Quitting Smoking: What It Really Does To Your Body

Quitting Smoking: What It Really Does To Your Body

Unless you’re living in a Mad Men era, where Don and Betty Drapers are lighting up like chimneys everywhere from the living room to the office cubicle, then you’d be fully aware that smoking is terrible for your health.

Why Smoking Isn’t Cool

Apart from making you look (and smell) like a walking, talking ashtray, smoking can lead to a nasty bunch of life-threatening illnesses and diseases.

“It is well known that smoking causes emphysema, leading to chronic obstruct pulmonary disease (COPD)”, says Dr. Hui Chen, Senior Lecturer in the School of Life Science at UTS. For those who aren’t as up-to-speed on medical science, patients with COPD have significantly reduced lung function which means great difficulty in getting one of life’s most important tasks done: breathing.

If you’re a smoker, come wintertime and you’ll be more susceptible to colds and lung infections. You’ll be more prone to lung cancer, heart attacks and strokes (no surprise there), and ‘central obesity’, which according to Dr. Chen is where the fat tends to accumulate around the waistline. Smoking also leads to muscle loss, which combined with a fatter belly can mean an increase in diabetes – never fun for anyone.

Perhaps most pertinent to men, however, is the fact that smoking can decrease testosterone levels and affect sexual functions. “The chance of struggling with premature ejaculation is high with smokers,” says Dr. Chen.

Keen to avoid all of the above? Well, here’s how quitting smoking will affect you.

Physical Effects

According to Dr Chen, the most prominent physical change when you quit smoking is everyone’s worst enemy: weight gain. “Some people use snacking to divert the temptation to puff on a cigarette. However, there is more to the story.”

The combination of coffee and cigarettes didn’t earn its reputation as ‘the supermodel diet’ for no reason. “Nicotine itself can suppress the appetite,” says Dr. Chen. This means that full-time smokers naturally tend to steer clear of fatty foods when they’re feeding a nicotine habit, but once the cold turley sets in, food is a former smoker’s main priority.

Unfortunately, it only gets worse. Apparently, nicotine is also pretty powerful when it comes to addiction. “Without it to satisfy the addiction pathway in the brain, junk foods like donuts and chips are used to make the pathway happy instead,” says Dr. Chen. “This is because the addiction to certain foods is controlled by the same pathway in the brain as nicotine addiction.” In fact, smokers who are trying to quit apparently seek junk food subconsciously, which means you’ll have little willpower when it comes to your 3pm chocolate cravings.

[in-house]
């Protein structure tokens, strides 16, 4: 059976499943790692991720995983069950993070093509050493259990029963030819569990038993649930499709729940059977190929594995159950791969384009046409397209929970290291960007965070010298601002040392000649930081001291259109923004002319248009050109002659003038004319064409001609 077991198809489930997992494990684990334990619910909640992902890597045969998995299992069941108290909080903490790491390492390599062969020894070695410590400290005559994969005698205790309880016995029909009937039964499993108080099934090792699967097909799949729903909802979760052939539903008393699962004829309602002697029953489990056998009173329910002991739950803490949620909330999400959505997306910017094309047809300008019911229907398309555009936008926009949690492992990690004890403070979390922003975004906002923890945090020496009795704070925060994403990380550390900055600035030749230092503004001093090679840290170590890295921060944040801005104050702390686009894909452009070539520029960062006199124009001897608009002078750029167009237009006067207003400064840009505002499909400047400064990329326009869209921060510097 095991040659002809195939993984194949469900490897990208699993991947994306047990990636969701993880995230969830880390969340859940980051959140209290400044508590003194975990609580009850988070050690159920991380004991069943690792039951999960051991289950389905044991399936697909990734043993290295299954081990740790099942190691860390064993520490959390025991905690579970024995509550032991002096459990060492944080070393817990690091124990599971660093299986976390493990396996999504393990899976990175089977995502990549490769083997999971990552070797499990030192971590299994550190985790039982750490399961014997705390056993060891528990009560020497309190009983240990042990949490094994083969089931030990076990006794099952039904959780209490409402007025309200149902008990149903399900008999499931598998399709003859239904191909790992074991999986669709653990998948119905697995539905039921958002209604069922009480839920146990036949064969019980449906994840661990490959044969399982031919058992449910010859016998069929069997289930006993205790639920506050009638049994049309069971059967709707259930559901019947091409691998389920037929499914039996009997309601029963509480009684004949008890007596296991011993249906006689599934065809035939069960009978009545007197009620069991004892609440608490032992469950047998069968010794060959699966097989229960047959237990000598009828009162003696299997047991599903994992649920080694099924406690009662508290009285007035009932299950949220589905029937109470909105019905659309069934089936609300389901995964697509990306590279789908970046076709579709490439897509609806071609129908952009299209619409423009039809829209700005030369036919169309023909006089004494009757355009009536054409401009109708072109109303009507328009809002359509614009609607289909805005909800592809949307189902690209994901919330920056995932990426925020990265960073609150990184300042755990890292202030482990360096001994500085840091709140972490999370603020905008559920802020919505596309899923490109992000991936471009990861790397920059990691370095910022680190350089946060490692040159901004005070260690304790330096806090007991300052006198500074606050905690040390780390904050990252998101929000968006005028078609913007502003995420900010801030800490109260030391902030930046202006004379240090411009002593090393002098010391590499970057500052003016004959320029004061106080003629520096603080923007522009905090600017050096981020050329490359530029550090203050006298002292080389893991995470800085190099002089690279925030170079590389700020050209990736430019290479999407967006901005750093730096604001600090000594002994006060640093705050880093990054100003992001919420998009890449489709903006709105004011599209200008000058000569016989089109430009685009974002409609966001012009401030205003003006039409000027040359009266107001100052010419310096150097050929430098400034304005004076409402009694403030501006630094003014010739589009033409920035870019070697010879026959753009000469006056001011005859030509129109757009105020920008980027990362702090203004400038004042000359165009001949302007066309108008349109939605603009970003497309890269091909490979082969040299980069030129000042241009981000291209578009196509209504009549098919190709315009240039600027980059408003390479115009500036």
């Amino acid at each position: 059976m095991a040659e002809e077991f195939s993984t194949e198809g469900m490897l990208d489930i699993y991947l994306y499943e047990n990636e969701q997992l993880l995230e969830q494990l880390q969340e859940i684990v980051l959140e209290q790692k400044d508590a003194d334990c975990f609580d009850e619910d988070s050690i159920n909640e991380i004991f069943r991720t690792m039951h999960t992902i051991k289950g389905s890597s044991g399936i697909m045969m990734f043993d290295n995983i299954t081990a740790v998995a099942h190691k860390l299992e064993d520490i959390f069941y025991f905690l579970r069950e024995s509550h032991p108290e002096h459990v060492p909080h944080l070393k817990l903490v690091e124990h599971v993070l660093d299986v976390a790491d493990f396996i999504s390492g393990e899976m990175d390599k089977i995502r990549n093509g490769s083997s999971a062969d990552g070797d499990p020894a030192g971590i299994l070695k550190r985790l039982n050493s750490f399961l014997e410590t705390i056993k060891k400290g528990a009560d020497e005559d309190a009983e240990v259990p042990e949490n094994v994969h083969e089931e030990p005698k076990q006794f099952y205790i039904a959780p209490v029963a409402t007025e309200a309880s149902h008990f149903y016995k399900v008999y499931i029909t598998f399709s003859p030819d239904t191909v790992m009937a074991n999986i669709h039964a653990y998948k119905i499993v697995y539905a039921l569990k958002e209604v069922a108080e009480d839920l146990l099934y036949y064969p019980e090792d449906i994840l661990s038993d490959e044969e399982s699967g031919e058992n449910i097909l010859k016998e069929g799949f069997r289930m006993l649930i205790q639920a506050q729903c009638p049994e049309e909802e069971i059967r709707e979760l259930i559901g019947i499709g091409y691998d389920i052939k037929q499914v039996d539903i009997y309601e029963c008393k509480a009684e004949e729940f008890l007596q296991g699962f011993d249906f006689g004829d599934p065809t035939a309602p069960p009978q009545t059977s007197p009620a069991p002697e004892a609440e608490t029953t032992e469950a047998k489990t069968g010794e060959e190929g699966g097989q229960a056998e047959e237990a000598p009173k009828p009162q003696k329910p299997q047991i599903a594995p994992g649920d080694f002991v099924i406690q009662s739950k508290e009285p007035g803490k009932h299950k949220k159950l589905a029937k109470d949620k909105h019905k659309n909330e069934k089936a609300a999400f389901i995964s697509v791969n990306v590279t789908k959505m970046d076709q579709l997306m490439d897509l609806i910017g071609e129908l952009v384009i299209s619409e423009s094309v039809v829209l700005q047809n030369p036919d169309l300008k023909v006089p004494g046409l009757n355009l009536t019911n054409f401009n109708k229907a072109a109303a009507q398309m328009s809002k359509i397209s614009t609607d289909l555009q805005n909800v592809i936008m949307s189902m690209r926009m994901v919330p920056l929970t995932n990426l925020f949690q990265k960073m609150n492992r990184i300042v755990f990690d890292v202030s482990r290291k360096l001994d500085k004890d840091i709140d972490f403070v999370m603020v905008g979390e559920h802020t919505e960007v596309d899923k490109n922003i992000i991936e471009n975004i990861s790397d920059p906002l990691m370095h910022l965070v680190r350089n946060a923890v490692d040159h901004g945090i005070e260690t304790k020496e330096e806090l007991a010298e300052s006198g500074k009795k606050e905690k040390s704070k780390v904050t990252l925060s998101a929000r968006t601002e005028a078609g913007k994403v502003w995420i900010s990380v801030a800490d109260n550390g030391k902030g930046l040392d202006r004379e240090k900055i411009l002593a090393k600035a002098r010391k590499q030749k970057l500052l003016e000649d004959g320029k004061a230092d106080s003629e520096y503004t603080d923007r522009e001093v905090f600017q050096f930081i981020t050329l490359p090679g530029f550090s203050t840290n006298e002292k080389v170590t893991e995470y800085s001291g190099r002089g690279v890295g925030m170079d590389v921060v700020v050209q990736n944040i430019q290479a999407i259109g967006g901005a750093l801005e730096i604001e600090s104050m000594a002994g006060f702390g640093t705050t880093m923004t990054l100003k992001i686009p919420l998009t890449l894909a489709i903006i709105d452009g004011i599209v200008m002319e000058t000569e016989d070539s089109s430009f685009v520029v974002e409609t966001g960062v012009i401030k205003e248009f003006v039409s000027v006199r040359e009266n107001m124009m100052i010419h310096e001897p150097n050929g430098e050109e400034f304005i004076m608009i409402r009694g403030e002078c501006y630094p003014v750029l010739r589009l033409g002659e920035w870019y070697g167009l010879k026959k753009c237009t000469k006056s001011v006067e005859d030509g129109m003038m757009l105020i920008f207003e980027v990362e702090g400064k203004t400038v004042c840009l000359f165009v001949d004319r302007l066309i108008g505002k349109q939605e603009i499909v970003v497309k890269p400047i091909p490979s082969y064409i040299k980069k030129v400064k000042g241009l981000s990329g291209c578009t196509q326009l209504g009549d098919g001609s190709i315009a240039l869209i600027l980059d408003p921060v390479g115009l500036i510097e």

Mental Effects

What goes up must come down, and like any drug, nicotine is a rollercoaster of emotion if you’re a smoker. “Nicotine in cigarette smoke can increase the release of happy chemicals in the brain, like dopamine and serotonin. This makes the smokers want more,” says Dr. Chen.

This comedown can be quite rough, resulting in crankiness (we’ve all felt the wrath of a smoker who is trying to quit). “The craving for a cigarette can also make people anxious and stressed.”

According to Dr. Chen, some smokers claim that lighting up can make them work more efficiently, but scientific research suggests the exact opposite. “Smoking can impair brain function, but quitting can definitely stop this effect.”

Why Quit?

It’s not all bad news, magnificent bastards. Quitting smoking ain’t easy but it’s definitely conducive to you living a longer life. In fact, there’s a huge variety of health benefits from finally flushing that pack of smokes.

You could enjoy improved lung function and blood vessel health, improved physical and mental fitness, you’ll be less likely to get all sorts of cancers, and most importantly for those who care about their bank balance, you’ll be saving a lot of money.

According to Quit.org, if you smoke a pack of 20 cigarettes for an average $21 a day, you’d be saving almost $7,700 a year by quitting. That could get you 3 of these slick Dolce & Gabanna suits. Not bad.

But How?

So you’re finally ready to ditch the cigarillos. But how? While cold turkey might seem like the most badass Bear Grylls way to quit, it might not be the best option. “Using nicotine replacement to gradually wean from the nicotine addiction is a gentle way to quit smoking,” says Dr. Chen.

“At the same time, getting into the habit of regular exercise is beneficial as exercise can also increase the happy chemicals in the brain and at the same time prevent weight gain due to increased eating.”

If you’re still struggling, there’s always the option of channeling your inner Leonardo DiCaprio and going for a stylish e-cigarette, but be weary. “Although they’re not completely naive in terms of toxic chemicals in the vapour, they do contain much less toxins and smokers do have improved lung function after they switch to e-cigarettes,” says Dr. Chen.

So there you have it. Quitting smoking does sound like a pain in the arse, but if it means you’ll live longer and your girlfriend won’t have to keep kissing an ashtray, we say it’s definitely worth it.